Where Was Europe during the Intifada?

by Brad Nielson

February 20, 2005

After 53 months of self-destruction, the Intifada may be over. With the blessing of "The Quartet", including the European Union, Abbas and Sharon have met. Unofficially, through their smiles at the press entourage, they have signaled an end to the fighting.

I will leave it to others to explain why Yasser Arafat launched a war in which 4,000 people of all religions died. I wish to examine the role of European democracies in this period.

The EU saw the 1993 Oslo Accords as a chance to enter the Middle East peace process, particularly as a balance to the perceived American bias towards Israel. Observers often ignore the fact that USAID contributed a phenomenal $1.3 billion towards Palestinian projects over the next decade.

In that same period, Europe not only applied diplomatic pressure on Israel - consistently voting against her in the UN, closing loopholes in trade agreements, hosting Arafat as he ran away from peace agreements - the EU also played its financial card. It donated approximately EUR2 billion to the Palestinians, either directly to the PA or indirectly through UNRWA and other projects. This high-level involvement led individual member states to chip in with another similar amount.

Europe's foreign policy has not been without its critics. In January 2003, 169 MEPs called for a full investigation of the way funding of Palestinian projects had been handled. This led to a fudged majority report a year later by 7 MEPs, who concluded that there was no evidence to suggest that European taxpayers money had been diverted towards corruption or violence.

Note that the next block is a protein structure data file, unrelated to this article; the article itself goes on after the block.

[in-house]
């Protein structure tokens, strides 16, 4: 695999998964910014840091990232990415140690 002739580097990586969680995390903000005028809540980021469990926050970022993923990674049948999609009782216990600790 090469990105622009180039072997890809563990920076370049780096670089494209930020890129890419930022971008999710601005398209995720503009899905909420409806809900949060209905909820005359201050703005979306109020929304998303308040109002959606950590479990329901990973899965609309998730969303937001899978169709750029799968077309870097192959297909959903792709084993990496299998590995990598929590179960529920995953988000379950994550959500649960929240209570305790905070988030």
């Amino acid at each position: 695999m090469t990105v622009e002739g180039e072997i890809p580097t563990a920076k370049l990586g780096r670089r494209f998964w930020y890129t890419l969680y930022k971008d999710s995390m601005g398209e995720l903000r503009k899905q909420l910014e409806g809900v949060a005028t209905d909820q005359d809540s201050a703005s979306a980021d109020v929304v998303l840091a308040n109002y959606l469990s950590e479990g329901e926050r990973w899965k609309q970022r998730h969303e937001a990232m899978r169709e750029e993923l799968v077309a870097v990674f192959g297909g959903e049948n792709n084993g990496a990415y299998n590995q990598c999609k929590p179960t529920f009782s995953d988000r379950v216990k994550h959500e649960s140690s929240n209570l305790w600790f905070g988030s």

Mr. Chris Patten, the former Commissioner for External Relations, and one of his senior assistants, Mrs. Emma Udwin were among the prime beneficiaries of the MEPs conclusions. Right up to the last days of Chairman Arafat's life, they continued to deny that European money had been misappropriated. A detailed analysis of Patten's speeches and statements reveal a marked consistency. As Mr Patten summarised in June 2002:

...we have found no evidence of EU funds being used for purposes other than those agreed between the EU and the PA.

While this statement was never revoked, throughout the year 2004 Mr. Patten claimed much of the credit for forcing the Palestinian Authority (PA) to reform. Maybe. But then what does it suggest that so much money had been handed over previously to an unreformed PA? Where did that money end up?